Chris reminded us that whilst between Labour and the Conservatives there is a Parliamentary majority for the building of new nuclear power stations, not only has the abstention of Lib Dem MPs been built into the coalition agreement, the only way these nuclear stations will be built is explicitly without public subsidy – and entirely privately-funded stations will happen, delivered as part of the Coalition deal. But the absence of public subsidy is crucial – it should free up government to focus on paying for renewable energy sources, in which the UK's record is woeful – Chris lamented that with only Malta and Luxembourg producing a lower proportion of their energy from renewables, the UK needs to move from 3% to 15% to meet its legal target as set by the EU, and fast – so in delivering this target on renewables we will show that a low-carbon economy is possible, not just rhetorically but practically.
Joe Jordan moved onto more international territory, by asking what the aims were from the forthcoming climate summit in Mexico were; whether we could expect a 'Copenhagen-II,' or something different. It was clear from Chris' answer that the failure of the Obama regime to push climate change legislation domestically will scupper the chances of a global deal on reducing carbon emissions in Mexico – but that nonetheless Chris will push hard for a united European position, which will help 'crystallise the thoughts of our EU colleagues' on aiming for a more ambitious 30% reduction in emissions and not 20% as is currently the aim. Another interesting point raised was how certain nations (*ahem* China *ahem*) were being irrational about reporting on their progress on climate change on grounds of sovereignty – Chris said, “Having come from the economic area... I don't see why carbon emissions should be more sensitive in sovereignty terms than your foreign exchange reserves or balance of payments or the general development of your economy.' Can't argue with that – but the likes of China and India may well try! The whole area of international cooperation was one where the most work is needed, and Joe's persistent questioning was well-directed and well dealt-with.
Alex Foster then asked about the government's stance on renewable energy generation, referring to a fascinating scheme in his council's jurisdiction – Chris admitted that the Renewable Heat Incentive may be a victim of the forthcoming Comprehensive Spending Review but if the overall incentives for generating renewable energy remains then schemes to do so should go ahead. He rejected the idea of giving local authority targets for generating renewable energy – on the reasonable grounds that Southwark and Somerset have different geographies and hence capability to deliver – but with the frankly ridiculous ban on councils using feed-in tariffs being overturned, good local authorities will continue to produce renewables.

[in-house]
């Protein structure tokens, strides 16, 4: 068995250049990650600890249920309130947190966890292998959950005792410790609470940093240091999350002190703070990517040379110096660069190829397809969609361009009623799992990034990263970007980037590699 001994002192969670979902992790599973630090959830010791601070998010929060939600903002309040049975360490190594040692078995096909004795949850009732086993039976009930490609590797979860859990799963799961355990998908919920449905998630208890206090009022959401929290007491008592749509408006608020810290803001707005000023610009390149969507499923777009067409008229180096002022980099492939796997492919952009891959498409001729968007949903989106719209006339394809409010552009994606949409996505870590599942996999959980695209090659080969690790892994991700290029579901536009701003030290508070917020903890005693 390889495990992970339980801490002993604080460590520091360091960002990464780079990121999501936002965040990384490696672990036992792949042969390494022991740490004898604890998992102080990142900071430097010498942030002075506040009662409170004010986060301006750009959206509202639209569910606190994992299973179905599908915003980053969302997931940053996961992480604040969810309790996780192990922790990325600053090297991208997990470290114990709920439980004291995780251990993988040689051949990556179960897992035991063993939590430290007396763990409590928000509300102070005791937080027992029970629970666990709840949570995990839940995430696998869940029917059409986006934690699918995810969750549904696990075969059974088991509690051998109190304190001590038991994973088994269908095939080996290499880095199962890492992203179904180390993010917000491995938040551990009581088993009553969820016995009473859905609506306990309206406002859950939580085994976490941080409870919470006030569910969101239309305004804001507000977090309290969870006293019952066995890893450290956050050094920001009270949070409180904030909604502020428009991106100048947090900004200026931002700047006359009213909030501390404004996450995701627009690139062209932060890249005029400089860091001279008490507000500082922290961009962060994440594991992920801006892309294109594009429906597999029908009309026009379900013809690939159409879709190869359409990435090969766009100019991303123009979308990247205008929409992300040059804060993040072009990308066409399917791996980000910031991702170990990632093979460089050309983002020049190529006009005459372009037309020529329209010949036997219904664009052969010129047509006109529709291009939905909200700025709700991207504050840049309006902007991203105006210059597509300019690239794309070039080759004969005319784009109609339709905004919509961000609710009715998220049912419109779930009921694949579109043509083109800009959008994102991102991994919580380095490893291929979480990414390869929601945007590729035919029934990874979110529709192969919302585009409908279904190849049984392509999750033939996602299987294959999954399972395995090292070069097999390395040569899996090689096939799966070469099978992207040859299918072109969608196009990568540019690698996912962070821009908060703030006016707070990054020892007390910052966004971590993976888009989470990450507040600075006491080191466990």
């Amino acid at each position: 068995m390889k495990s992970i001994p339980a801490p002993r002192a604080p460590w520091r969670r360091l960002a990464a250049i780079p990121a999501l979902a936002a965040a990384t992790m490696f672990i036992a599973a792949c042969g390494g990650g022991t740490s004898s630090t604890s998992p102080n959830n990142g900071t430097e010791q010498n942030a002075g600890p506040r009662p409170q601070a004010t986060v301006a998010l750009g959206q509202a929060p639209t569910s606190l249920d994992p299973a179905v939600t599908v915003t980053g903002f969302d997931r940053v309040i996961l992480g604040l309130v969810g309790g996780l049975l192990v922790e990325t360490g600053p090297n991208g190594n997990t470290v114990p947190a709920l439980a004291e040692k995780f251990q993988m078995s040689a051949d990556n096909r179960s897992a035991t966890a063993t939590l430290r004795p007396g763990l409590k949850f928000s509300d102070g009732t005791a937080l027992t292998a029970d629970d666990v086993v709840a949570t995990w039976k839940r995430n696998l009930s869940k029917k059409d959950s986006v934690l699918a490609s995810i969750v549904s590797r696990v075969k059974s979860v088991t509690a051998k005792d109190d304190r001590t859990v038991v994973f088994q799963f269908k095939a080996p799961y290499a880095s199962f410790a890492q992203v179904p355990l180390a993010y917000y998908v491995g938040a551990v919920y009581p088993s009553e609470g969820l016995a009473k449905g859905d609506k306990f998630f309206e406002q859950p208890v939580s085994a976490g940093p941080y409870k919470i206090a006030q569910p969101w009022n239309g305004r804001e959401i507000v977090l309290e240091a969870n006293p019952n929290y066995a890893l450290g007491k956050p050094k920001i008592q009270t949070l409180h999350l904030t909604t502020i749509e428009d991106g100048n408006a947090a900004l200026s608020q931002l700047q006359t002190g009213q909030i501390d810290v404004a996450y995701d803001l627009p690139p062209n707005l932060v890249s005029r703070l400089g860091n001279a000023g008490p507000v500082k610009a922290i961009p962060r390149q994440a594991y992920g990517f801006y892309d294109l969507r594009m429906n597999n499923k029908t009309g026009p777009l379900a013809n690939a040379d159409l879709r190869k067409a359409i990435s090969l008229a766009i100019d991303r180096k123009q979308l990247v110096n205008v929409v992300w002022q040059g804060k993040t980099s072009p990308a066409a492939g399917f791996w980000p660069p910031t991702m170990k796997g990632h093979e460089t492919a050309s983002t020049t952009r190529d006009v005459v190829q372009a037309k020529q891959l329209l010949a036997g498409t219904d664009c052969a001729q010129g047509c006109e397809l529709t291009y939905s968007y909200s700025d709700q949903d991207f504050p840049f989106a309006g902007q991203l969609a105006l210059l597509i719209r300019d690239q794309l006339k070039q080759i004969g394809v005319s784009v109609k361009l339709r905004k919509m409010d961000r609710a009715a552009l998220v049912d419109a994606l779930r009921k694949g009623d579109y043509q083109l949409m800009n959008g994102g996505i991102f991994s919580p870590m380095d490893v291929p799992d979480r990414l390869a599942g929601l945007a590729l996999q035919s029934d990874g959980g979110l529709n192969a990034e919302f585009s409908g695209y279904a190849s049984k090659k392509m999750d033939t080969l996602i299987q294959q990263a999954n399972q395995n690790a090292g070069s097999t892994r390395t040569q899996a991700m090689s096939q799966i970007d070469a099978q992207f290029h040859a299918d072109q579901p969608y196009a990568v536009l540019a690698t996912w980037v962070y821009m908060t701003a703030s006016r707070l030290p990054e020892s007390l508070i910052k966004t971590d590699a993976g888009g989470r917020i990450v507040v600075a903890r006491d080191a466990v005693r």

We ended on an interesting note regarding cooperation between Lib Dems and the Conservatives – that even though 'Liberalism is the only nineteenth-Century -ism left standing,' that particularly on green issues with the need to encourage investment 'over massively long time-periods,' it is crucial that the politicians show cross-party consensus instead of playing party-politics – a mature stance that was a recurring theme throughout Conference.
All in all I have to say just how positive an experience this interview was – not only was Chris approachable and open, he showed genuine appetite for the task at hand, enormous though it is. Commentators have questioned just how influential the Lib Dems are in this Coalition; if the agenda on energy and climate change is anything to go by, we can safely say that not only is our stewardship of the green economy is good hands, Liberal Democrat influence on government policy is alive, well and vibrant – thanks in no small part to Chris Huhne.